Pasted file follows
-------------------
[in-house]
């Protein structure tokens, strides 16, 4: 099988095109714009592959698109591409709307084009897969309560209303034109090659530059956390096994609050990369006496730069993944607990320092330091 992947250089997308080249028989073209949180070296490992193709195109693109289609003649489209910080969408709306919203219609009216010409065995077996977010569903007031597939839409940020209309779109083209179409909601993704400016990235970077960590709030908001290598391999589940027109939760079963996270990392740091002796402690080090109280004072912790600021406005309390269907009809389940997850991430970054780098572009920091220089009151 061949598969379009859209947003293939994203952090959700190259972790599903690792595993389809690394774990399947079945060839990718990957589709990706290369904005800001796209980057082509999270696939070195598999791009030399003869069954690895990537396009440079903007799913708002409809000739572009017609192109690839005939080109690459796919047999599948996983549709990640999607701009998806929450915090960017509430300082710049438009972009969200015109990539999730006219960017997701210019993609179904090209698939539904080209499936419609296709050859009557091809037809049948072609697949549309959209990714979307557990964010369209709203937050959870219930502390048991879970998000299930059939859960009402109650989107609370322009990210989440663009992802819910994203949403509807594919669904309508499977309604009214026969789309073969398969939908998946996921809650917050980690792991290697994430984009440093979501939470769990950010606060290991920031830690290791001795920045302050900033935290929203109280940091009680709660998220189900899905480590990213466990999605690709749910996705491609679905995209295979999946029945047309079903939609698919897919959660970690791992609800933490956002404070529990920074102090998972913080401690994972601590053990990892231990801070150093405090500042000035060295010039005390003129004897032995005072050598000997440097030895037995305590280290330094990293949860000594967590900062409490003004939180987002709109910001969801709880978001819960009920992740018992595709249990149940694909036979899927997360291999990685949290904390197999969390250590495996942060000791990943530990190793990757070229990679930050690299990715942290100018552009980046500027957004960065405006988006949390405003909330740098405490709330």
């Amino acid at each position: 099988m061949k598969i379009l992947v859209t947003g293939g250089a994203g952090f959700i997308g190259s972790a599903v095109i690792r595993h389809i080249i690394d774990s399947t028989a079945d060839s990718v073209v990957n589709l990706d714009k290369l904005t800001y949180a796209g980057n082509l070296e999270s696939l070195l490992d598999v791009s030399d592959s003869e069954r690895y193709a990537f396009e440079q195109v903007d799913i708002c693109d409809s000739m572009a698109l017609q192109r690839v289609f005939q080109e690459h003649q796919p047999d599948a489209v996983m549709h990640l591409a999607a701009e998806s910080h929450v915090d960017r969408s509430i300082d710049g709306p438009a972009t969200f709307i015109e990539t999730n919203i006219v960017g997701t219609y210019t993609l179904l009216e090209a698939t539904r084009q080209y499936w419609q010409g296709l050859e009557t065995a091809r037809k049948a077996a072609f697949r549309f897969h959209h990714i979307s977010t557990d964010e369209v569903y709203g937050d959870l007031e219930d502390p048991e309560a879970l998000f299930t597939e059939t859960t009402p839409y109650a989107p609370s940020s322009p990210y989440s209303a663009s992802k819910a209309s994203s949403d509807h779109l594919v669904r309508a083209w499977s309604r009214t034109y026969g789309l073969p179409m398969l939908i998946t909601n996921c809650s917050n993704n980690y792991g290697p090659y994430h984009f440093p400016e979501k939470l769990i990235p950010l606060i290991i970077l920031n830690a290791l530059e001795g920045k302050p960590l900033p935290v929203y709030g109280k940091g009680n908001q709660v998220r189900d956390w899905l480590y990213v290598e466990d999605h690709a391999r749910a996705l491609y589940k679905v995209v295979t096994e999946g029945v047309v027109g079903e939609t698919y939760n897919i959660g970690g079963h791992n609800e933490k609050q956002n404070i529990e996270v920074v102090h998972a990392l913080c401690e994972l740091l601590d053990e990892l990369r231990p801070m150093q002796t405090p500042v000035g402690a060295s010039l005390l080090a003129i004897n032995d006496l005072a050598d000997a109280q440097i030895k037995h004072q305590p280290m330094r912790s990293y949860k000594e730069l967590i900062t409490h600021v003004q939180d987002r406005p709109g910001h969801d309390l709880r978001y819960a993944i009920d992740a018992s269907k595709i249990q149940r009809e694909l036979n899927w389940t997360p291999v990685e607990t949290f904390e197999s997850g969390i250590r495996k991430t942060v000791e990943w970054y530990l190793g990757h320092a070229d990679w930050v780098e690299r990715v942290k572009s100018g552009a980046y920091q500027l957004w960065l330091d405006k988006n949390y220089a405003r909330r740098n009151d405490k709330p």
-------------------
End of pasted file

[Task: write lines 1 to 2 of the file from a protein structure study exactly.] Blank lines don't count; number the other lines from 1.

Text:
[in-house]
């Protein structure tokens, strides 16, 4: 099988095109714009592959698109591409709307084009897969309560209303034109090659530059956390096994609050990369006496730069993944607990320092330091 992947250089997308080249028989073209949180070296490992193709195109693109289609003649489209910080969408709306919203219609009216010409065995077996977010569903007031597939839409940020209309779109083209179409909601993704400016990235970077960590709030908001290598391999589940027109939760079963996270990392740091002796402690080090109280004072912790600021406005309390269907009809389940997850991430970054780098572009920091220089009151 061949598969379009859209947003293939994203952090959700190259972790599903690792595993389809690394774990399947079945060839990718990957589709990706290369904005800001796209980057082509999270696939070195598999791009030399003869069954690895990537396009440079903007799913708002409809000739572009017609192109690839005939080109690459796919047999599948996983549709990640999607701009998806929450915090960017509430300082710049438009972009969200015109990539999730006219960017997701210019993609179904090209698939539904080209499936419609296709050859009557091809037809049948072609697949549309959209990714979307557990964010369209709203937050959870219930502390048991879970998000299930059939859960009402109650989107609370322009990210989440663009992802819910994203949403509807594919669904309508499977309604009214026969789309073969398969939908998946996921809650917050980690792991290697994430984009440093979501939470769990950010606060290991920031830690290791001795920045302050900033935290929203109280940091009680709660998220189900899905480590990213466990999605690709749910996705491609679905995209295979999946029945047309079903939609698919897919959660970690791992609800933490956002404070529990920074102090998972913080401690994972601590053990990892231990801070150093405090500042000035060295010039005390003129004897032995005072050598000997440097030895037995305590280290330094990293949860000594967590900062409490003004939180987002709109910001969801709880978001819960009920992740018992595709249990149940694909036979899927997360291999990685949290904390197999969390250590495996942060000791990943530990190793990757070229990679930050690299990715942290100018552009980046500027957004960065405006988006949390405003909330740098405490709330």